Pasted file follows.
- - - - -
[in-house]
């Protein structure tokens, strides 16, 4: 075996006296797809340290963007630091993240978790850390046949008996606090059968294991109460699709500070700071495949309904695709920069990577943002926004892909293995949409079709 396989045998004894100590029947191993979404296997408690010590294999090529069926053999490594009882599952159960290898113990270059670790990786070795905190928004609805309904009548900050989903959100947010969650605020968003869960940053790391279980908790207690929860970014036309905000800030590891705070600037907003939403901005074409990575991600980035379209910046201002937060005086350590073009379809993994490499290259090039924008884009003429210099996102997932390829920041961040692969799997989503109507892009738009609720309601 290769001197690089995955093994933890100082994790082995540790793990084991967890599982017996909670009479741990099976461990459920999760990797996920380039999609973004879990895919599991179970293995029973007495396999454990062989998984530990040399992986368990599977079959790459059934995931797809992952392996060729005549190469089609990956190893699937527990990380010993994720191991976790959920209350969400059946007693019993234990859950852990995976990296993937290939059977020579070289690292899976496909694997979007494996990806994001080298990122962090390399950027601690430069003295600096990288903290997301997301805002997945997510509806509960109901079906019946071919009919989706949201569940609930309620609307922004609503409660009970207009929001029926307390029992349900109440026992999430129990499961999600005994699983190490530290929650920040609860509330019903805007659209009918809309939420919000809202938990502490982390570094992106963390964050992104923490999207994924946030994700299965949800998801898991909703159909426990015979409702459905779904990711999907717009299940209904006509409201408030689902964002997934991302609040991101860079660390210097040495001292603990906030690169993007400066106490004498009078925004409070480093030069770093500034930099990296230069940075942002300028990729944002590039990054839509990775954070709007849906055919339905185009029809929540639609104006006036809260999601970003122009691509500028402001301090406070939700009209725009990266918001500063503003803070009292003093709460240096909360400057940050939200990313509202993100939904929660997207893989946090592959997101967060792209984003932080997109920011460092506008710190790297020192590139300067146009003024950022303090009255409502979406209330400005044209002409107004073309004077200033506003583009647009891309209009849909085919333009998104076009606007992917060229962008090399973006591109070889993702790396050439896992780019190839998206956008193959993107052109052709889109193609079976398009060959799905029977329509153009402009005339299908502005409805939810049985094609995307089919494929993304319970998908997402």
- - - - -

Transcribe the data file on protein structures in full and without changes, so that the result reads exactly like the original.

[in-house]
């Protein structure tokens, strides 16, 4: 075996006296797809340290963007630091993240978790850390046949008996606090059968294991109460699709500070700071495949309904695709920069990577943002926004892909293995949409079709 396989045998004894100590029947191993979404296997408690010590294999090529069926053999490594009882599952159960290898113990270059670790990786070795905190928004609805309904009548900050989903959100947010969650605020968003869960940053790391279980908790207690929860970014036309905000800030590891705070600037907003939403901005074409990575991600980035379209910046201002937060005086350590073009379809993994490499290259090039924008884009003429210099996102997932390829920041961040692969799997989503109507892009738009609720309601 290769001197690089995955093994933890100082994790082995540790793990084991967890599982017996909670009479741990099976461990459920999760990797996920380039999609973004879990895919599991179970293995029973007495396999454990062989998984530990040399992986368990599977079959790459059934995931797809992952392996060729005549190469089609990956190893699937527990990380010993994720191991976790959920209350969400059946007693019993234990859950852990995976990296993937290939059977020579070289690292899976496909694997979007494996990806994001080298990122962090390399950027601690430069003295600096990288903290997301997301805002997945997510509806509960109901079906019946071919009919989706949201569940609930309620609307922004609503409660009970207009929001029926307390029992349900109440026992999430129990499961999600005994699983190490530290929650920040609860509330019903805007659209009918809309939420919000809202938990502490982390570094992106963390964050992104923490999207994924946030994700299965949800998801898991909703159909426990015979409702459905779904990711999907717009299940209904006509409201408030689902964002997934991302609040991101860079660390210097040495001292603990906030690169993007400066106490004498009078925004409070480093030069770093500034930099990296230069940075942002300028990729944002590039990054839509990775954070709007849906055919339905185009029809929540639609104006006036809260999601970003122009691509500028402001301090406070939700009209725009990266918001500063503003803070009292003093709460240096909360400057940050939200990313509202993100939904929660997207893989946090592959997101967060792209984003932080997109920011460092506008710190790297020192590139300067146009003024950022303090009255409502979406209330400005044209002409107004073309004077200033506003583009647009891309209009849909085919333009998104076009606007992917060229962008090399973006591109070889993702790396050439896992780019190839998206956008193959993107052109052709889109193609079976398009060959799905029977329509153009402009005339299908502005409805939810049985094609995307089919494929993304319970998908997402």